Building a fight for better wages in Seattle
reports from Seattle on a solidarity rally organized by rank-and-file building trades workers who are fighting to win their fair share.
SEATTLE IS in a building boom, but most building trades workers can’t afford to live in the city.
That was the message that 150 members and allies of CORE 46, the Caucus of Rank-and-File Electrical Workers in International Brotherhood of Electrical Workers (IBEW) Local 46, delivered at a rally on May 31.
The level of construction activity in Seattle is three times what it was in 2011. Contractors and developers are making money hand over fist. CORE 46 has been fighting for decent union contracts and against an unresponsive union leadership since a poor contract was settlement three years ago. In one section of IBEW Local 46, union leaders imposed an inferior contract after members had voted it down several times. Another section of the local is organizing to make sure the same doesn’t happen to them.
In order to step up the fight, CORE 46 organized a “Cross Trades Rally” of all the construction trades in downtown Seattle. The theme was solidarity between all the trades, and with workers in general.
One sheet metal worker explained, “Even with the building boom, the contractors in Seattle are demanding a wage freeze in our next contract. Outside the city, they’re demanding a 30 percent wage cut.”
Others noted that even workers in trades that are being offered a raise won’t get enough to keep up with the rising cost of living.
RAISES AREN’T the only issue. Workers are tired of having to pay $25 a day to park near their construction sites. Parking eats heavily into their pay. Health and safety standards are a major concern as well. Long hours and long commutes make workers more tired and prone to accidents.
Another theme at the rally was the need to diversify the building trades, which are currently some 98 percent male and not very racially diverse. One woman got applause when she called for maternity and paternity leave in upcoming contracts and a systematic effort to bring women into the trades.
The theme of solidarity was mentioned over and over. “We are all a family. We need to support each other,” said one worker.
“Unions drive social change,” said another. “When unions are strong, we all benefit. Workers’ interests are all the same. It doesn’t matter — race, religion, nationality or sex. And the contractors’ interests are diametrically opposed to ours. The contractors try to divide us by trade. Their priority is profit. They don’t care about us. If they claim they can’t afford a decent wage increase, we should say, ‘Open your books!’”
Those who rallied aren’t just concerned about their own working and living conditions. “What’s going to happen to our future?” one asked. “Already, there aren’t enough workers in the trades. If we don’t fight now, what kind of jobs are our kids going to have?”
Another theme of the rally was dissatisfaction with the building trades union leaderships. One carpenter explained that union leaders had allowed an attack on the carpenters’ pensions. He said that, as a result, contractors would come after other pension plans in the industry.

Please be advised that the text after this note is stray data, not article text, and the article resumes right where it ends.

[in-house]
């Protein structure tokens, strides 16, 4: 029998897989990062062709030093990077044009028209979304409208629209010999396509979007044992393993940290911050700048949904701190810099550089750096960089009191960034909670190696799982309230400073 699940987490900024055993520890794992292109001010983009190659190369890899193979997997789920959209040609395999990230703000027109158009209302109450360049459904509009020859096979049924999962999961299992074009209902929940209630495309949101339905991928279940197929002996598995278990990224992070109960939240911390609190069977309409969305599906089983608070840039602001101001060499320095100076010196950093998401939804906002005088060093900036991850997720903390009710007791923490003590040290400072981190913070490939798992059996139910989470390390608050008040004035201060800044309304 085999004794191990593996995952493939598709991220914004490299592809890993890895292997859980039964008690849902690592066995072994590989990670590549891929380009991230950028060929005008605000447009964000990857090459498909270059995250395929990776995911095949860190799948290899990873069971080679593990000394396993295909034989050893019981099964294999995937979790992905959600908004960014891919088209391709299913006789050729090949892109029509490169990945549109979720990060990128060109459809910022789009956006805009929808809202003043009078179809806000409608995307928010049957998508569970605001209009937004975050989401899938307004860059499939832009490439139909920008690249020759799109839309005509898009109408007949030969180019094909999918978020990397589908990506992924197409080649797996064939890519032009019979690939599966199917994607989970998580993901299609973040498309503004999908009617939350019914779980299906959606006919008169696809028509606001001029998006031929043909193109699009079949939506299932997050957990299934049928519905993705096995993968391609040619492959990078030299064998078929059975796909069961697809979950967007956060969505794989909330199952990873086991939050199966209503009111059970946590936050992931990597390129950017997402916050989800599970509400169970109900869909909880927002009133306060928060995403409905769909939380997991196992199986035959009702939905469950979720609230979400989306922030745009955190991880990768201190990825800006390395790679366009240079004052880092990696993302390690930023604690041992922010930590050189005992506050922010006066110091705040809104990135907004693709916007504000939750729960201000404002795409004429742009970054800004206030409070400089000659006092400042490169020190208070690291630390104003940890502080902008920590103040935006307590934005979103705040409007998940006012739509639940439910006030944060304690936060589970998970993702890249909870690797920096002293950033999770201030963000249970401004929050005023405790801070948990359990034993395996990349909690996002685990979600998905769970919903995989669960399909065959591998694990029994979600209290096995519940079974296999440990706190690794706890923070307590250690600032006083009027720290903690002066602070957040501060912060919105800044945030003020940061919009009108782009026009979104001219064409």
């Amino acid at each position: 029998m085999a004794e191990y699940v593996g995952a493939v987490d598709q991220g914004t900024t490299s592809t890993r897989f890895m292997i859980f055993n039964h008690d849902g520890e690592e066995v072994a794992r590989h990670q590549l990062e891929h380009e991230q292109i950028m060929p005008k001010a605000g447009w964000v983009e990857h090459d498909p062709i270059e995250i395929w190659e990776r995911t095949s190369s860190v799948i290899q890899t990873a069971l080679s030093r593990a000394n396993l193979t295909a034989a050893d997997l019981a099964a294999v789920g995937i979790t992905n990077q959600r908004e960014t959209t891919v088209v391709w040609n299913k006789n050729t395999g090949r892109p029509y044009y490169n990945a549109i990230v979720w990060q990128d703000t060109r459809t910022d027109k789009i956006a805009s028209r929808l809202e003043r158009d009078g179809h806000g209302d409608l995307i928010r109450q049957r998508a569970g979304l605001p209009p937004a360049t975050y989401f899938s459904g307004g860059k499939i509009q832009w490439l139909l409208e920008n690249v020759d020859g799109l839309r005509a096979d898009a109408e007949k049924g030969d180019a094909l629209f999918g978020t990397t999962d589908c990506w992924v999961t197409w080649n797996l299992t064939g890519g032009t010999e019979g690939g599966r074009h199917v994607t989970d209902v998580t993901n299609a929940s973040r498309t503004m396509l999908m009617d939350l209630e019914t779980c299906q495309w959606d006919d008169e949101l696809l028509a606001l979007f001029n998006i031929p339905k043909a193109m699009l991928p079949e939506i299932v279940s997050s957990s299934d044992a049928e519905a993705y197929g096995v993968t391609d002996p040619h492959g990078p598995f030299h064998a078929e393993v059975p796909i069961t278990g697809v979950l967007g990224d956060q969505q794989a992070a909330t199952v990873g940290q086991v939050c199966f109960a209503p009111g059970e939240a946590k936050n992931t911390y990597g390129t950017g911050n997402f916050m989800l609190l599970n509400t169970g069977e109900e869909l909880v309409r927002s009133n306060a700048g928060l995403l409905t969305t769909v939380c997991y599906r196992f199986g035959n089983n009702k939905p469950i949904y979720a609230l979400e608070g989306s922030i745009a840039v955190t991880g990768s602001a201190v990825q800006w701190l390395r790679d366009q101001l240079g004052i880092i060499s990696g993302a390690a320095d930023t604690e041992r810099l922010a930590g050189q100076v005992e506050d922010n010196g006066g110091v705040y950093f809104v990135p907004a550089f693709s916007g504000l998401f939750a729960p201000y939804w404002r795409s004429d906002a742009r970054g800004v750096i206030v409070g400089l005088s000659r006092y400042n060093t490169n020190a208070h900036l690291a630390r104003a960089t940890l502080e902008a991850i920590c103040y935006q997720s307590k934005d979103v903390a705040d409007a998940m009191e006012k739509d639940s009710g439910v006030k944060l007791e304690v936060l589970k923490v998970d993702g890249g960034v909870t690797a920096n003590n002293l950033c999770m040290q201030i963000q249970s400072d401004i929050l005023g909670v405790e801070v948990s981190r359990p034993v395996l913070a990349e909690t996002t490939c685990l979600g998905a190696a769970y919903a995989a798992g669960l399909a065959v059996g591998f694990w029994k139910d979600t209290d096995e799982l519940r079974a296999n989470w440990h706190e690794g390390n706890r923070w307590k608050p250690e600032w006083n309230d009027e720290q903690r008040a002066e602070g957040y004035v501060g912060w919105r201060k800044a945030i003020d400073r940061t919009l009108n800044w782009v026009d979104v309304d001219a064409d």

Union leaders also extended the carpenters’ contract for 30 days with a no-strike clause, which weakens the union’s bargaining position. He explained that the bosses and union leaders “play golf together. [Leaders of the carpenters’ union] forgot that our interests aren’t the same as the contractors.”
Workers also expressed dismay at the concentration of wealth and inequality in the city. “Seattle is one of the most unequal cities in the country, second only to San Francisco. The top 20 percent take 50 percent of the income! We have five of the richest people in the world in this area, but the corporations say they can’t afford our demands,” explained one.
CORE 46 showed its commitment to solidarity by inviting teaching assistants and research assistants at the University of Washington, who are represented by United Auto Workers Local 4121, to speak. At the time of the rally, these academic workers had been set to go on a 14-day strike (the walkout was later averted when the union’s bargaining committee recommended that members ratify a new contract proposal).
Emily, a spokesperson for Local 4121, said, “Many of you walked off the job on May 15 when we had a one-day strike. Thank you! The university tells us the same thing that your bosses tell you: ‘We don’t have any money to meet your demands.’ We don’t believe them. Come out to our picket line starting on June 2. Be with us, and we will be with you!”
Most of the union contracts for construction workers actually expired on May 31. No immediate strike is planned, but several workers said that there should be a ban on working overtime to put pressure on the contractors.
Speaker after speaker urged the workers to vote “no” on any bad contract offer as the crowd chanted, “Vote no!” over and over. Organizers distributed buttons saying, “If provoked, I will strike!” as well as CORE 46 newsletters. CORE 46 members invited members of the other trades to attend their next caucus meeting and encouraged them to set up rank-and-file caucuses in all of their unions.
More than one worker called for more rallies like the May 31 demonstration to keep the pressure up on the companies — as well as union leaders — for decent contracts that meet the workers’ demands.